A recent study of solar found that a properly calculated levelized cost of electricity (LCOE) is now competitive, and an LCOE presentation by Lawrence Berkeley National Laboratory (LBNL) researchers confirmed that wind is now at $33 to $65 per megawatt-hour and falling.

As with solar, the key to the accurate price of wind is reconciling numbers with facts. Learning curve theory, said LBNL researcher Mark Bolinger, predicts that wind price should have dropped 20 percent to 30 percent as installed capacity doubled twice between 2002 and 2008. But turbine cost, which is 50 percent to 60 percent of LCOE and 60 percent to 70 percent of project cost, doubled.

To understand this phenomenon, Bolinger and fellow LBNL researcher Ryan Wiser studied the four endogenous factors (labor costs, warranty provisions, profitability, turbine design/scaling) and three exogenous factors (raw materials prices, energy prices, foreign exchange rates) that determine turbine price.

It is a detailed study. A turbine’s main raw materials, it reports, are steel (66 percent to 81 percent), iron/cast iron (9 percent to 13 percent), copper (1 percent to 2 percent), and aluminum (0 percent to 1 percent).

The learning curve theory contradiction, they found, is that “the largest single impact -- from scaling -- brings LCOE benefits.” Large-scale turbines allow wind projects to perform better. This “tradeoff between capital cost and performance” means that “LCOE is likely a better indicator of ‘technology learning’ than is capital cost,” the researchers reasoned.

Wiser looked closer at the relationship between capital cost and capacity factor. An “exclusive focus” on “individual factors,” Wiser said, “fails to understand the interdependency between capital costs and capacity factors,” whereas developers “would be willing to accept a higher capital cost if the improved performance resulted in a lower LCOE.”

Wiser’s analysis, which includes wind’s production tax credit (PTC) and depreciation provisions but not other factors such as transmission costs, showed wind capital costs were lowest from 2002 to 2003, rose slowly to a peak in the 2009-to-2010 period, and have fallen since, promising lower project costs in the 2012-2013 period.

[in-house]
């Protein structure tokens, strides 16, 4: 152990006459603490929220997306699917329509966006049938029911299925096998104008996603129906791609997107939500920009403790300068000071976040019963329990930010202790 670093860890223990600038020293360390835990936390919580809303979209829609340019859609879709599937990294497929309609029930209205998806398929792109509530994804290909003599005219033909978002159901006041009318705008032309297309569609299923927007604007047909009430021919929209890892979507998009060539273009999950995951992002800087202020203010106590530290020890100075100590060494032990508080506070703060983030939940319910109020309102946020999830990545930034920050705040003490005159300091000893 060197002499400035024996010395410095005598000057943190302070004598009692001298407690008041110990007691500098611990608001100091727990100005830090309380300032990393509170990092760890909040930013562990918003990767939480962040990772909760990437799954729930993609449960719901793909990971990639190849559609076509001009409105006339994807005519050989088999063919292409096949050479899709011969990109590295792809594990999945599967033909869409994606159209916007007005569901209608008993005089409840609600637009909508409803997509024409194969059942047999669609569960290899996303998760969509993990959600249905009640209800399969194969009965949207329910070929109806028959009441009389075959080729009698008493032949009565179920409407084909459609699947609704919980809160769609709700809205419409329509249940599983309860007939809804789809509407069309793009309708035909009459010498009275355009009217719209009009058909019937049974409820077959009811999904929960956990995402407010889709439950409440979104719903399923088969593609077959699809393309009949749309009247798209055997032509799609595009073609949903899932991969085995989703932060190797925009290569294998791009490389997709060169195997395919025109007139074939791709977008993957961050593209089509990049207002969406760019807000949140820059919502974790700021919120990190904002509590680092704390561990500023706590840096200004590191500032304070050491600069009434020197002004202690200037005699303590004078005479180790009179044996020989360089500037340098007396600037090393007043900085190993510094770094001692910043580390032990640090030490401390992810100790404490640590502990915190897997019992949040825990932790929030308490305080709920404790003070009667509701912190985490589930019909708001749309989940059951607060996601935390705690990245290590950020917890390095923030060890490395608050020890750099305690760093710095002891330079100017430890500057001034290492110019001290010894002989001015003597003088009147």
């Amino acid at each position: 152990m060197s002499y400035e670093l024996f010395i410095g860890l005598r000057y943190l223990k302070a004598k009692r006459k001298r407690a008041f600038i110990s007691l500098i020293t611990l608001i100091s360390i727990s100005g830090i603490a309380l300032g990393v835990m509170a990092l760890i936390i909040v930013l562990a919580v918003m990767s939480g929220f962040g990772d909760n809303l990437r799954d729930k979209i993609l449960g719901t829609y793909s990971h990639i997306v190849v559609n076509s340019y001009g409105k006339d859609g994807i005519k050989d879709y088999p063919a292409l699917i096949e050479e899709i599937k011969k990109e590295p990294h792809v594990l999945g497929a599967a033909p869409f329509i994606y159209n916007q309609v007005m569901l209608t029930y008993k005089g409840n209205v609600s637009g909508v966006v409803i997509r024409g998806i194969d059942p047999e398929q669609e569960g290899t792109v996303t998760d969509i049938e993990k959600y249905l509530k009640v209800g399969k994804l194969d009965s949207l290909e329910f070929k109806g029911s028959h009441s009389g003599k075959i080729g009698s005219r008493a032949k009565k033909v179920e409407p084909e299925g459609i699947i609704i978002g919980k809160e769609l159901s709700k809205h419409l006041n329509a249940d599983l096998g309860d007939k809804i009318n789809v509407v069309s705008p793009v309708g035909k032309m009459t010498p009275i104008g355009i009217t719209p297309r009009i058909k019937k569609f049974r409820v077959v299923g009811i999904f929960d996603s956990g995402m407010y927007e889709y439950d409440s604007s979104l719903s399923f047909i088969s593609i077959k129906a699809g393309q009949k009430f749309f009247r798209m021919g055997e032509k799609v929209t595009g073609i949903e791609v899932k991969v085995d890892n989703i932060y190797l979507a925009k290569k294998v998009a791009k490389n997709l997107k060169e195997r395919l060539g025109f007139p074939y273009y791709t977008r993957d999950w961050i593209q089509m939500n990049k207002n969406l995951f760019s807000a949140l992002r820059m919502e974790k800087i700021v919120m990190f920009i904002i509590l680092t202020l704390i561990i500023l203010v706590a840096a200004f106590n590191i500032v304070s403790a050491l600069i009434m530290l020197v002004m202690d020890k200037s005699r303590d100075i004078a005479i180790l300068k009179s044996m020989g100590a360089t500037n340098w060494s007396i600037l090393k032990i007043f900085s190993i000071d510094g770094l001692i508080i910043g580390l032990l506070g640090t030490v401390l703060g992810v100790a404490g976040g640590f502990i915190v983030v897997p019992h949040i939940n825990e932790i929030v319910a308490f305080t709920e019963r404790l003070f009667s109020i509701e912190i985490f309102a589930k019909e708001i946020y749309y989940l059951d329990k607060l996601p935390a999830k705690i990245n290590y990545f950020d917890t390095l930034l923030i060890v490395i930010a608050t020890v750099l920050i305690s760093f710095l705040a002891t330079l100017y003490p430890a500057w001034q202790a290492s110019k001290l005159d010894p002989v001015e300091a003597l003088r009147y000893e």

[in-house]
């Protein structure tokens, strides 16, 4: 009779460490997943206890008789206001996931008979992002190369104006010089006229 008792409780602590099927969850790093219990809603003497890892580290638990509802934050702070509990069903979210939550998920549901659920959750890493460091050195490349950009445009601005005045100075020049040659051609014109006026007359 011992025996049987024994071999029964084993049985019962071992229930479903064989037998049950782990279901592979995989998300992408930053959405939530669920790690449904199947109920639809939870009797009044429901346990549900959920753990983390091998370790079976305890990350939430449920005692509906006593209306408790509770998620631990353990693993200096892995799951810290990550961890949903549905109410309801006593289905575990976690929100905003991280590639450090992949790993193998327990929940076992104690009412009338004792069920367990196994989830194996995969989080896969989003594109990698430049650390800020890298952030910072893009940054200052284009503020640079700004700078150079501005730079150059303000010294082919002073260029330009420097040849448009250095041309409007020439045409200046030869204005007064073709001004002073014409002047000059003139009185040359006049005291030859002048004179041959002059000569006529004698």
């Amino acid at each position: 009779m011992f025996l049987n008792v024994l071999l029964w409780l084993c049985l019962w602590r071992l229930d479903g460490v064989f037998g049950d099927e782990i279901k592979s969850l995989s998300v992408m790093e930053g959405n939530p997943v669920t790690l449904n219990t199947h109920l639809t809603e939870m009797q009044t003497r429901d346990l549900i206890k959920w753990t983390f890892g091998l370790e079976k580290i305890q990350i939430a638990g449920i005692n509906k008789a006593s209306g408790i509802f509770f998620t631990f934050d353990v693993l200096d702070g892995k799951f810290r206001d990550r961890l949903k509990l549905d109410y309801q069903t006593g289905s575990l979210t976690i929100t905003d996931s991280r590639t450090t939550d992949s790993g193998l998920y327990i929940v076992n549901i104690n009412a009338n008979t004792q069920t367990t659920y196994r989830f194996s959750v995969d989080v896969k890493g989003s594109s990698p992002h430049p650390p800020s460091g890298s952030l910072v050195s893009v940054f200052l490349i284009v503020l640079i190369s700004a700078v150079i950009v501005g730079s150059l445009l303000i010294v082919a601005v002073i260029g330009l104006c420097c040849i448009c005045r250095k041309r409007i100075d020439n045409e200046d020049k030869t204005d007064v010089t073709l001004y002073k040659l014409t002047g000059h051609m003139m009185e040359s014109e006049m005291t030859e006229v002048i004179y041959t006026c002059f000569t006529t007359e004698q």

Trends like “[t]urbine costs bending downward” and “fleet-wide capacity factors leveling off” might suggest, Wiser said, that the wind industry has “matured to the point that learning-related cost reductions are no longer the rule,” but “those trends fail to tell the whole story.”

Because bigger, better wind turbines have significantly better capacity factors, projects are increasingly located in lower wind-speed locations that belie the real capacity factor. The better capacity factor, which is created largely because of greater hub heights, larger rotor diameters and more efficient power electronics, can also be concealed by increasing curtailment of productive projects due to a lack of transmission capacity.

“We’re not running out of higher wind-speed locations,” Wiser said, “but we may be running out of those high wind-speed locations that have ready access to existing transmission and lack substantial siting and permitting barriers.”

Projects were most commonly sited from 1998 to 2001 in class 4 or class 5 wind regions, whereas from 2006 to 2009, it was in class 3 to class 4 wind regions.

Due to the capacity factor/capital cost interdependency, as well as to falling turbine costs, falling operations and maintenance (O&M) costs, an increased turbine supply, and lower cost financing, Wiser said, “the delivered levelized cost of wind energy has declined substantially in recent years.”

The LBNL analysis incorporated multiple studies, hundreds of projects and detailed data from Vestas, GE, and other manufacturers. It focused on five GE turbines, one from 2002-2003 (installed capital cost: $1,300/kilowatt-hour), one from 2009-2010 ($2,150/kilowatt-hour), and three planned for 2012-2013, appropriate to varying wind speeds ($1,600, $1,850 and $2,025/kilowatt-hour).

“Turbine design advances,” Wiser said, “have led to an enormous expected increase in the expected project-level capacity factors within individual wind resource areas,” adding, “LCOE “is now at an all-time low across all wind speeds.”

Just the opening up of low wind-speed areas (alleviating some transmission and siting barriers), according to Wiser, produces a 5 percent to 26 percent LCOE reduction.

“Assumed improvements in O&M costs, financing rates, and availability lead to substantial additional estimated LCOE reductions,” Wiser found, "of 24 percent to 39 percent.”

“Two countervailing factors may intervene to raise LCOE,” Wiser concluded: more “lower wind-speed sites as a result of severe transmission/siting limitations” or the “loss of federal PTC/ITC/Treasury Grant” incentives.

Realizing the wind industry goal of providing 20 percent of U.S. power by 2030 at the predicted price of $1,238/kilowatt-hour, Eric Lantz of the National Renewable Energy Laboratory noted, “Assuming costs of $70/megawatt-hour, excluding incentives and policy, for a mid-class 4 wind regime, the potential future cost for a similar wind regime can be approximated at $40 to $70/megawatt-hour, with most estimates falling between $50 and $55.”

The Lantz estimate considered multiple ranges of declining costs and increasing outputs, as well as technology advances in blades, towers, drivetrains, manufacturing, power electronics (PE) costs, array losses, and PE efficiencies.

Lantz concluded that scaling for onshore turbines to a 3.5-megawatt size is most likely. A 5.0-megawatt scale is challenging. But Lantz acknowledged being unable to predict disruptive technologies or drivers that might produce them.

Nevertheless, “if existing prototypes and recently commercialized equipment prove viable,” Lantz concluded, “cost reductions are likely to come sooner than we think.”